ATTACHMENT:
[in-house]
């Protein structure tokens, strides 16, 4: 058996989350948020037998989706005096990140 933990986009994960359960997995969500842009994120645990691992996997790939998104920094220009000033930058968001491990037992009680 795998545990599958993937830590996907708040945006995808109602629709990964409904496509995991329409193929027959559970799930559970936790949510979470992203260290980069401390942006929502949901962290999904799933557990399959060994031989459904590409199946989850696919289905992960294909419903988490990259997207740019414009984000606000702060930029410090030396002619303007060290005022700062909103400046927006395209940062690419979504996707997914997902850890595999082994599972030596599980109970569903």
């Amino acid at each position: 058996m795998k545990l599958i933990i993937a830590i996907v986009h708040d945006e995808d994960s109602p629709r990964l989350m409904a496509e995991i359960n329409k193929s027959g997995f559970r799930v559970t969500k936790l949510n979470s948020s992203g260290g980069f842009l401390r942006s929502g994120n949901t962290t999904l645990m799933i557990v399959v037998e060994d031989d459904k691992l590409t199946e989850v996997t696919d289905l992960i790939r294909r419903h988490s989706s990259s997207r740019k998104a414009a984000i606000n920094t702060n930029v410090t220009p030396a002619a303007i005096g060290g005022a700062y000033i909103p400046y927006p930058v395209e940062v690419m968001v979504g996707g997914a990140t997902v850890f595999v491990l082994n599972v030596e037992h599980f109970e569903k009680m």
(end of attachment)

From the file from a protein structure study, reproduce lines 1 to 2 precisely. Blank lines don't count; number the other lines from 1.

[in-house]
């Protein structure tokens, strides 16, 4: 058996989350948020037998989706005096990140 933990986009994960359960997995969500842009994120645990691992996997790939998104920094220009000033930058968001491990037992009680 795998545990599958993937830590996907708040945006995808109602629709990964409904496509995991329409193929027959559970799930559970936790949510979470992203260290980069401390942006929502949901962290999904799933557990399959060994031989459904590409199946989850696919289905992960294909419903988490990259997207740019414009984000606000702060930029410090030396002619303007060290005022700062909103400046927006395209940062690419979504996707997914997902850890595999082994599972030596599980109970569903």